- Colin Fraser
THREE STARS Yesterday, Jack was a struggling busker. Then he was hit by a bus. Today, he's the sixth Beatle.
Himesh Patel, Lily James
COMEDY ROMANCE #YESTERDAY
This agreeably silly romcom from Richard Curtis (LOVE ACTUALLY) and Danny Boyle (SLUMDOG MILLIONAIRE) is funny, entertaining and frustrating in equal parts. Get over the ridiculous premise (busker jumps timelines into a world where The Beatles never existed) as well as the disappointment that Boyle is - ahem - off the boil, you’ll find there’s quite a lot of fun to be had here, notably from the endearing Himesh Patel in the lead as singer-songwriter Jack Malik.
Despite showing great promise in high school, Jack’s musical career has never taken off and on a dark and stormy night, he calls it quits. Fortunately, kind of, he is hit by a bus just as the entire planet suffers an electrical black out and Jack along with it. When he wakes up, a few things have gone missing such as Jack’s front teeth, Coca Cola and the entire output of The Beatles. No one except him remembers their songs. What to do? Claim them for himself and ride the inevitable wave of fame and fortune that follows.
Albeit a one-joke concept, YESTERDAY is, in Patel’s hands, an easy watch that is agreeably repetitive without becoming tiresome. He finds a nice rhythm in the deceit as he turns from Nowhere Man into International Pop Sensation while hanging on to the anxiety of his (arguably) victimless criminality. Really, how can you steal from people who don’t exist? Couple that with scenes in which he tries to remember The Beatles’ half-forgotten lyrics and the film starts to sing.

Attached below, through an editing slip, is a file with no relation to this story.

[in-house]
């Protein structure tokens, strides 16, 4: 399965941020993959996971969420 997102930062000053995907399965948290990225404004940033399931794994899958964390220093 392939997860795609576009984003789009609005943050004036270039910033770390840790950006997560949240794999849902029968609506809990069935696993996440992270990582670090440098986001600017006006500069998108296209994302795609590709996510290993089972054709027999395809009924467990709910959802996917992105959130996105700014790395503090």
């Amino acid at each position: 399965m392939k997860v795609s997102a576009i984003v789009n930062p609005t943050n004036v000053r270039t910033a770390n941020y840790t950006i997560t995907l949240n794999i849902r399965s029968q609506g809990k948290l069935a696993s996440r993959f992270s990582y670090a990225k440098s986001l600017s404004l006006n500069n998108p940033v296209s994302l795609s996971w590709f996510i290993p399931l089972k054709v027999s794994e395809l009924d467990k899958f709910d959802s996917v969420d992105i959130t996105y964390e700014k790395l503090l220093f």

Support from love interest Lily James is less than stellar - she simply looks uncomfortable much of the time - while a turn from a self-deprecating Ed Sheeran as Ed Sheeran is funny as he tortures himself with the realisation he’s no longer The World’s Best Songwriter (although his minimal acting chops pulls at the joke he’s telling). Kate McKinnon as the deadpan-nasty LA Agent From Hell is a delight while Danny Boyle, once the poster boy for gritty commercial filmmaking, phones this in with perfectly adequate yet totally under-inspired direction. Perhaps he should have known better after the hard day’s night of Bond 25.
All in all, there’s a lot to like if you do a quick pirouette across the surface of this Curtis-Boyle creation. Don’t stop to look at the cracks or you’ll fall into this hot chocolate of a movie: while there’s no nutritional value it still leaves you feeling warm inside. So cosy up to the rom-com whimsy and toe-tap along with some of the best pop songs ever written. You could do a lot worse this winter.